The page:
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Dermatol Clin. 2004 Apr;22(2):131-3, v.

Development of botulinum toxin therapy.

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Smith-Kettlewell Eye Research Institute, 2318 Fillmore Street, San Francisco, CA 94115, USA.


Justinius Kerner collected data on 230 cases of botulism in the 1820s, suggested the therapeutic use of toxin, and gave a remarkably complete and accurate description of clinical botulism: its symptoms, time course, and the physical findings that the tear fluid disappears, the skin is dry, the eye, gut, and somatic muscles are paralyzed, and mucus and saliva secretion is suppressed. These effects are the clinical targets of botulinum therapy today. Inspired by Drachman's use of toxin to safely paralyze the hind limb in chicks, we worked out the procedures for its safe medical application and licensure from 1972 to 1989, applying it first to correct strabismus, blepharospasm, leg muscle spasm, and torticollis. This list is now extended by others to well over 100 uses. For many years, blepharospasm patients returning for injection around the eyes and upper face would mention as a joke that they were "back to get the wrinkles out." Working in aesthetic dermatology and ophthalmology, Alistair and Jean Carruthers could envision the intentional cosmetic application of botulinum toxin, probably its greatest single use today.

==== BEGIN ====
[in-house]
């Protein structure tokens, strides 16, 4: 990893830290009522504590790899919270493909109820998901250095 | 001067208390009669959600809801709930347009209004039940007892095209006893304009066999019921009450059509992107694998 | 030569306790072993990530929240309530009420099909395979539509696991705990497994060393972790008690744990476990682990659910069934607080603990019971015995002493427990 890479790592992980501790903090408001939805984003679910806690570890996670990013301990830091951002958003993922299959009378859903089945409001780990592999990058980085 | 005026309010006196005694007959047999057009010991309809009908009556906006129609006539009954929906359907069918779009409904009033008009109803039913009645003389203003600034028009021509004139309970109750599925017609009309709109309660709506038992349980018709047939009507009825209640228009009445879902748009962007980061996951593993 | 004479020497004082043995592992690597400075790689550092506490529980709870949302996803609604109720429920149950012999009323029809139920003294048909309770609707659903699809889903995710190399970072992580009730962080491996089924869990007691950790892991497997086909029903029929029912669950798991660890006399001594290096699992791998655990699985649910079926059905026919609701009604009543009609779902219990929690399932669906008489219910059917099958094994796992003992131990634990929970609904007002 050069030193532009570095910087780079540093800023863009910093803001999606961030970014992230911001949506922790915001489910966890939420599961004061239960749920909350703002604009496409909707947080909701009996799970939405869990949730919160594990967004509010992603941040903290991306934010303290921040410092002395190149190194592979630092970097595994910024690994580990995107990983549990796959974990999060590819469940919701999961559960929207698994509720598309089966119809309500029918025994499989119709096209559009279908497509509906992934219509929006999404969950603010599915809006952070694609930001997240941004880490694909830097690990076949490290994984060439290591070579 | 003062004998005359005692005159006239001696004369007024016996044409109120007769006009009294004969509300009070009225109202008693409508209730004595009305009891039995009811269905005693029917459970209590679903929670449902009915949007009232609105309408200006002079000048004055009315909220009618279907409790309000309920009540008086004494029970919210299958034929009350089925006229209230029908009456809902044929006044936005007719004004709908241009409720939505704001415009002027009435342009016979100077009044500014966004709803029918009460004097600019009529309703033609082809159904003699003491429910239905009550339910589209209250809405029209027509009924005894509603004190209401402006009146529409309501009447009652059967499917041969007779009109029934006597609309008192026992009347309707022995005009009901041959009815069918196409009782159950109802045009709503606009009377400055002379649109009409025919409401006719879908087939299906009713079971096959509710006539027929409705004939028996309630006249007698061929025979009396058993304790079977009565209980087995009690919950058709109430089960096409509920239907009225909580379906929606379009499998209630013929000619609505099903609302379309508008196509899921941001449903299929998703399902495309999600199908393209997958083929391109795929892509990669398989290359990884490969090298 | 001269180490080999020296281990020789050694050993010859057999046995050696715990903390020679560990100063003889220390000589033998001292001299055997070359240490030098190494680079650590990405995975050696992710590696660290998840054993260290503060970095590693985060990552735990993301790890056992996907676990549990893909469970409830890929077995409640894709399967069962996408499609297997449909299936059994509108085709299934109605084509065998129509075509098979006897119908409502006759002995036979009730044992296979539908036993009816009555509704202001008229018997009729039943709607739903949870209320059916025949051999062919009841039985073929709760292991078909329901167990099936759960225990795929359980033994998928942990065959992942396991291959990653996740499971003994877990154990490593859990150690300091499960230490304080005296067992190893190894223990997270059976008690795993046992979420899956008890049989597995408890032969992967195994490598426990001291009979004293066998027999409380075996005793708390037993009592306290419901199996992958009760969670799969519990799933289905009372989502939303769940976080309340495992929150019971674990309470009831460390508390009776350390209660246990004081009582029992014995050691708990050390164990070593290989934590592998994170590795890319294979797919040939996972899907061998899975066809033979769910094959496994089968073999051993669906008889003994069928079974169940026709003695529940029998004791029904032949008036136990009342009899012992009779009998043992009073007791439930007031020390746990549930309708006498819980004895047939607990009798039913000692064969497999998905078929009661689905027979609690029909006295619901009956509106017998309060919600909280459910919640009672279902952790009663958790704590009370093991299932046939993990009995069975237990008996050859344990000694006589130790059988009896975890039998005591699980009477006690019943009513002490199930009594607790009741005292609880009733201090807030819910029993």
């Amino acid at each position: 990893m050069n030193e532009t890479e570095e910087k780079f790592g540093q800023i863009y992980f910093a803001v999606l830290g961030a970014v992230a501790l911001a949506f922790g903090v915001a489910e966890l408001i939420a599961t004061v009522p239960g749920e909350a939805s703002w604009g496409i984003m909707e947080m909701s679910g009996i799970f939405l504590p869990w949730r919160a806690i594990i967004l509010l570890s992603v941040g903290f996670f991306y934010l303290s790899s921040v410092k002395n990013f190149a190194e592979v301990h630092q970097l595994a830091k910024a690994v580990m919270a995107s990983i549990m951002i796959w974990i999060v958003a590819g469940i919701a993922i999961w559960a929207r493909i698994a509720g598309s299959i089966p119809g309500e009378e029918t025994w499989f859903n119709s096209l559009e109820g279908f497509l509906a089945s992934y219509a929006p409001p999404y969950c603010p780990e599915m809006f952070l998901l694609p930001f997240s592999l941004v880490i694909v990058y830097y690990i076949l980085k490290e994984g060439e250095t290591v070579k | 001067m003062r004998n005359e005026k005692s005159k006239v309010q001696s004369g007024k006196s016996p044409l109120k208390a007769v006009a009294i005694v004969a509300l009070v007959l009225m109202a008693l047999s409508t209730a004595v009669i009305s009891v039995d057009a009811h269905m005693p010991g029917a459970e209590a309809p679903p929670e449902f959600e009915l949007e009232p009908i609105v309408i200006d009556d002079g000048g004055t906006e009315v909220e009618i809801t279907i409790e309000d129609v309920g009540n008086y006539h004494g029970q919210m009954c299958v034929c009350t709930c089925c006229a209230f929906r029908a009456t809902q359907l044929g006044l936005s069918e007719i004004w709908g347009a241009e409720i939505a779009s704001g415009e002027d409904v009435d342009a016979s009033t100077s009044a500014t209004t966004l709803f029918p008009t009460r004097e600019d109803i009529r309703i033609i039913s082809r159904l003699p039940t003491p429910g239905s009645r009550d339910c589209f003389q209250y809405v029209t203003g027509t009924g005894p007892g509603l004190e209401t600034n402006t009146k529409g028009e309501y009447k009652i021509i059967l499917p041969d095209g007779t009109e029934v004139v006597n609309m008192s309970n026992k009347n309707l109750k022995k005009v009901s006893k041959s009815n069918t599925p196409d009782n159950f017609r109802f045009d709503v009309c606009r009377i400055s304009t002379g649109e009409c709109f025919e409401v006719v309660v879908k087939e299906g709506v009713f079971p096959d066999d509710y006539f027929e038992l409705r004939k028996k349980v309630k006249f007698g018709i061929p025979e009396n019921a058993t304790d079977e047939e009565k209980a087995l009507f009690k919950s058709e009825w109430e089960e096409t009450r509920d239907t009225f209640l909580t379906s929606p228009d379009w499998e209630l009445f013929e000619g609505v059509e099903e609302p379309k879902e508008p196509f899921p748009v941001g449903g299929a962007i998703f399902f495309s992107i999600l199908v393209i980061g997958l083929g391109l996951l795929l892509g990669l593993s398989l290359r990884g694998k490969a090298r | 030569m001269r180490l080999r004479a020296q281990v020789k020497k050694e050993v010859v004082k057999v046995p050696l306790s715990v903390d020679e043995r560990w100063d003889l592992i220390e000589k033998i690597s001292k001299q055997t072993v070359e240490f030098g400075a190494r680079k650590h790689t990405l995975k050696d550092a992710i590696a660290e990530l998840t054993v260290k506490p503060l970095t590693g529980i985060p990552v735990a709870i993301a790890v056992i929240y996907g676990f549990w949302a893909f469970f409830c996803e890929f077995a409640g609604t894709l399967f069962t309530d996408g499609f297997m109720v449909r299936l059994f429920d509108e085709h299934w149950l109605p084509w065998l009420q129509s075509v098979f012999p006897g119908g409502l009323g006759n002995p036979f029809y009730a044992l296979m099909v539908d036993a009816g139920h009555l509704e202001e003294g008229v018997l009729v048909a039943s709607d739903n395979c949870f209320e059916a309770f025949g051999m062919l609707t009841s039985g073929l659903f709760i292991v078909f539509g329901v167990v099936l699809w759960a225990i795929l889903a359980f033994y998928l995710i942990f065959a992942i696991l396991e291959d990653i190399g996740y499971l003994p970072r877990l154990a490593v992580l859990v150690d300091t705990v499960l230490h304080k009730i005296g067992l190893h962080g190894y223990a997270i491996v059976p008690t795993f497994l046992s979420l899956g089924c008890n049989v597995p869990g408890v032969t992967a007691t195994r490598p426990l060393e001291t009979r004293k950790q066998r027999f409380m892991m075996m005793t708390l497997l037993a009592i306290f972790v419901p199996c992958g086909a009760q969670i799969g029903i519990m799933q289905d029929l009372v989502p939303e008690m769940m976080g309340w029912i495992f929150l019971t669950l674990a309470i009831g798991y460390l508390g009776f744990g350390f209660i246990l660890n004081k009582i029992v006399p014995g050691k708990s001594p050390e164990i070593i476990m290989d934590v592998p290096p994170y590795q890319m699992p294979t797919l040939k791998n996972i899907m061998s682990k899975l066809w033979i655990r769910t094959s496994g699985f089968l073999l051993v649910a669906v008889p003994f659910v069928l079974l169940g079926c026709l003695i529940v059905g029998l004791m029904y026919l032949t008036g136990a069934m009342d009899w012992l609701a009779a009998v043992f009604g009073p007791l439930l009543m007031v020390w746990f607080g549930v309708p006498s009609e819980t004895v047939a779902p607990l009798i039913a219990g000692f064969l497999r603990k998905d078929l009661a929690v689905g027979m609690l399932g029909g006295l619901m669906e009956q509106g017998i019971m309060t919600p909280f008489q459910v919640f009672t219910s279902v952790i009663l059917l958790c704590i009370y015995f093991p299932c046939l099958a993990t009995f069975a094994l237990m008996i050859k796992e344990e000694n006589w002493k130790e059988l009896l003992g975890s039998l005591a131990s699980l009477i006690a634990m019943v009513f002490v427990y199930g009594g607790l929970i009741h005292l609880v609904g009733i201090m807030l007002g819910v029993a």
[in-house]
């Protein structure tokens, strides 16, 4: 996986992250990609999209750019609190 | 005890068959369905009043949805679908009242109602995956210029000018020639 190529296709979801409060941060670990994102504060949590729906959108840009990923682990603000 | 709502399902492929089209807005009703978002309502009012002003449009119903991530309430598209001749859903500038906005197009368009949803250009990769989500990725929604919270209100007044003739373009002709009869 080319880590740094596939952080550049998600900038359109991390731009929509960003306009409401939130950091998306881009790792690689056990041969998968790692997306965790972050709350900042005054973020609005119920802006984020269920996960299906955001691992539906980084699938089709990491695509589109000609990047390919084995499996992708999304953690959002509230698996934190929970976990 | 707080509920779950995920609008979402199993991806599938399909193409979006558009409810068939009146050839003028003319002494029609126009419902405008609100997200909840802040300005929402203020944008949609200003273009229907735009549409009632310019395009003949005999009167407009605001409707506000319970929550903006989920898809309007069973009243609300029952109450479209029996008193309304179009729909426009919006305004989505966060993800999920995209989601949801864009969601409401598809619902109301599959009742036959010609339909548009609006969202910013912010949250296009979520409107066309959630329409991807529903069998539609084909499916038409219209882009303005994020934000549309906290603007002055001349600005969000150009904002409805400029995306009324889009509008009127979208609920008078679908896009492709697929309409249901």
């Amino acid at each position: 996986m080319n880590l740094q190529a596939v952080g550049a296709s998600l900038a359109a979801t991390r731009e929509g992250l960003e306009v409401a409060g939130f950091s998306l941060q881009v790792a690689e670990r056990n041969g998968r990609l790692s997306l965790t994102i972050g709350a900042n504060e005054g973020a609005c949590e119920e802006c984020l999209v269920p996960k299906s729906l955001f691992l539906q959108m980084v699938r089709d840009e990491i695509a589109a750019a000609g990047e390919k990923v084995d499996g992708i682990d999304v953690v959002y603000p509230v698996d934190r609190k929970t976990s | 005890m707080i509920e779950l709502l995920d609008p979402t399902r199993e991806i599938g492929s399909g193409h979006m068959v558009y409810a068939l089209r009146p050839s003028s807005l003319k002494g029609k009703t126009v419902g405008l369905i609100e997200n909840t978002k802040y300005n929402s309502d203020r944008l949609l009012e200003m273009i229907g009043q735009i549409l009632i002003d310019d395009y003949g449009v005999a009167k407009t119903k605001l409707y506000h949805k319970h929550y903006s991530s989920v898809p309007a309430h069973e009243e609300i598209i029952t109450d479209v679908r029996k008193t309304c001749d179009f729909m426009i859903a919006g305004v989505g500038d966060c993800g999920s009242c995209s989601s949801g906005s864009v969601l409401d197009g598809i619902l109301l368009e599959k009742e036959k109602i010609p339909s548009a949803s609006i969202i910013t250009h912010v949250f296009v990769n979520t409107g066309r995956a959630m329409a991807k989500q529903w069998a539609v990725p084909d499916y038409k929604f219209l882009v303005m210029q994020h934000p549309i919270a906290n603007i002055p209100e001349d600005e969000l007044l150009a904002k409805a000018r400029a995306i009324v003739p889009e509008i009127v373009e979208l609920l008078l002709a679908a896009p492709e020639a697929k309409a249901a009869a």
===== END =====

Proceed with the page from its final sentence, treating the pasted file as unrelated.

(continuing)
[Indexed for MEDLINE]

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